"Venus Envy" is Shannon McKelden's first novel. Having been married to her high school sweetheart for 19 years, she finds that humor is a necessity in life and strives for that lighter tone in her writing. McKelden lives in Puyallup, Washington.
After several heartbreaking experiences, Rachel Greer has sworn off dating forever. Then a chance encounter puts Rachel in the path of the goddess Venus, banished to Earth by an angry Zeus who further punishes her by forcing her to serve as fairy godmother to young women needing love in their lives. McKelden's Venus is the epitome of the chick-lit cliche-shallow, manipulative, and obsessed with shoes, shopping, and men-the better to contrast with the gentle, altruistic Rachel, who, much to Venus's chagrin, volunteers at a soup kitchen for fun. Venus wants to get away from Rachel and Rachel wants Venus out of her apartment, but the only way to get Venus to leave is for Rachel to find her true love. He's not hard to find, but the trick is for Venus to help Rachel let go of her past and give in to love-which she does, because she's a goddess with a lot of tricks up her sleeve. Fans of chick lit with a lighthearted paranormal element (think MaryJanice Davidson) will find much to enjoy in this debut. Recommended.-Nanette Donohue, Champaign P.L., IL Copyright 2006 Reed Business Information.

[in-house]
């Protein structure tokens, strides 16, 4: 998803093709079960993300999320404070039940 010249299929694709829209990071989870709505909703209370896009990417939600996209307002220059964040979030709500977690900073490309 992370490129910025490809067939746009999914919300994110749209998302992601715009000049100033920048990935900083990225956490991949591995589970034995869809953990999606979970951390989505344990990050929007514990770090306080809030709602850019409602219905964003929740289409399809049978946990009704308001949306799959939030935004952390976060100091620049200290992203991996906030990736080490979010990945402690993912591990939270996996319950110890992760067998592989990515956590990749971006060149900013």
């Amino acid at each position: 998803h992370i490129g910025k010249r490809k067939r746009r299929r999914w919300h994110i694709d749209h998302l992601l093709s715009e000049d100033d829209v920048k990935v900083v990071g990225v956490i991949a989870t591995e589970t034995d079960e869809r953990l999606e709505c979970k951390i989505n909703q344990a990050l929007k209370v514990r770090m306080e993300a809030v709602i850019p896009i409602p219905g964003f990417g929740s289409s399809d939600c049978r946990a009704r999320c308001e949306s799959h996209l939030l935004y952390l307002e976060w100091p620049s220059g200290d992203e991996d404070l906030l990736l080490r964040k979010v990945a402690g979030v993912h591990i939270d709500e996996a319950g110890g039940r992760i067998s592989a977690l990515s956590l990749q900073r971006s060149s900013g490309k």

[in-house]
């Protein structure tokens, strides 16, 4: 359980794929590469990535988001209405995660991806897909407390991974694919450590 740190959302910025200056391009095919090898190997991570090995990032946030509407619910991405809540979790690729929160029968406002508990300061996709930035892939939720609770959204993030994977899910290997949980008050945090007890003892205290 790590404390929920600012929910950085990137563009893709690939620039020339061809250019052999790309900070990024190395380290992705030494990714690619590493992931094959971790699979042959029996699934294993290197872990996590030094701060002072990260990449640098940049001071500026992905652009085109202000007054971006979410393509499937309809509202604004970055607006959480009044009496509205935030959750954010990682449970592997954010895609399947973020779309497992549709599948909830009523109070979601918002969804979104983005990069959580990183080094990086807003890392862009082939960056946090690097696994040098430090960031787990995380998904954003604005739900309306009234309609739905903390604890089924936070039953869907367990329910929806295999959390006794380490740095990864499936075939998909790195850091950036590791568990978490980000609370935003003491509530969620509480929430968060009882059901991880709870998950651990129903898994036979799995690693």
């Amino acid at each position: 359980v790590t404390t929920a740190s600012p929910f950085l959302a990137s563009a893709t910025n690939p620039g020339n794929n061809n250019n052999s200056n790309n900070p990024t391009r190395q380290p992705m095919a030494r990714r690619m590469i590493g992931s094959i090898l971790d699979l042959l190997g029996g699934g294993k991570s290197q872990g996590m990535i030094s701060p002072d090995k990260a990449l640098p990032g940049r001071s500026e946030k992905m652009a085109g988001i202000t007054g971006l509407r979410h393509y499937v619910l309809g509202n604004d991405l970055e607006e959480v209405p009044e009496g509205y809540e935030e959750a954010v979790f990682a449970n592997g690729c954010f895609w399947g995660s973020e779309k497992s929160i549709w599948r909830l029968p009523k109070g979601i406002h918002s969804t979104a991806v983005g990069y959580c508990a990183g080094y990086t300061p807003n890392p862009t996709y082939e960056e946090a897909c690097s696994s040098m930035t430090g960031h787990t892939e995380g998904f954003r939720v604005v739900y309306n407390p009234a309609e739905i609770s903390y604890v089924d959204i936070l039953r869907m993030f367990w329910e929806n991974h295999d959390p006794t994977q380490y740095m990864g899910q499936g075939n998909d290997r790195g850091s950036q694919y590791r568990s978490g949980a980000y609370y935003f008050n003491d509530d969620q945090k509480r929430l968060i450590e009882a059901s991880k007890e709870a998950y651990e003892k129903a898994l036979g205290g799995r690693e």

"Charming. McKelden's sharp sense of humour pulls plenty of weight." - Publishers Weekly on VENUS ENVY"
McKelden dispatches the goddess of love to meddle in the affairs of lovelorn 21st-century mortals in her charming if formulaic debut. As punishment for being unfaithful to her husband, Greek goddess Venus has been demoted to the role of "fairy godmother" by her irate father, Zeus. The latest recipient of Venus's "Extreme Love Life Makeover" is Rachel Greer, whose "Loser List" of cheating, lying ex-boyfriends has caused her to swear off dating. Venus resorts to brute force, blackmail and tips from Cosmo to tempt Rachel into falling for "gorgeous, hunky" firefighter Luke Stanton. Told from the alternating viewpoints of Venus and Rachel, the story puts a fresh spin on the classic fairy godmother story, and Venus-catty and generous with her barbed wit-is cut from different cloth than the standard well-behaved fairy. Unfortunately, the same cannot be said for the book's mere mortals, who fit nicely into chick lit archetypes (stubborn, wounded Rachel; sassy best friend Hannah; and unflaggingly and inexplicably devoted Luke). Though this detracts from the creative premise, McKelden's sharp sense of humor pulls plenty of weight. (Jan.) Copyright 2006 Reed Business Information.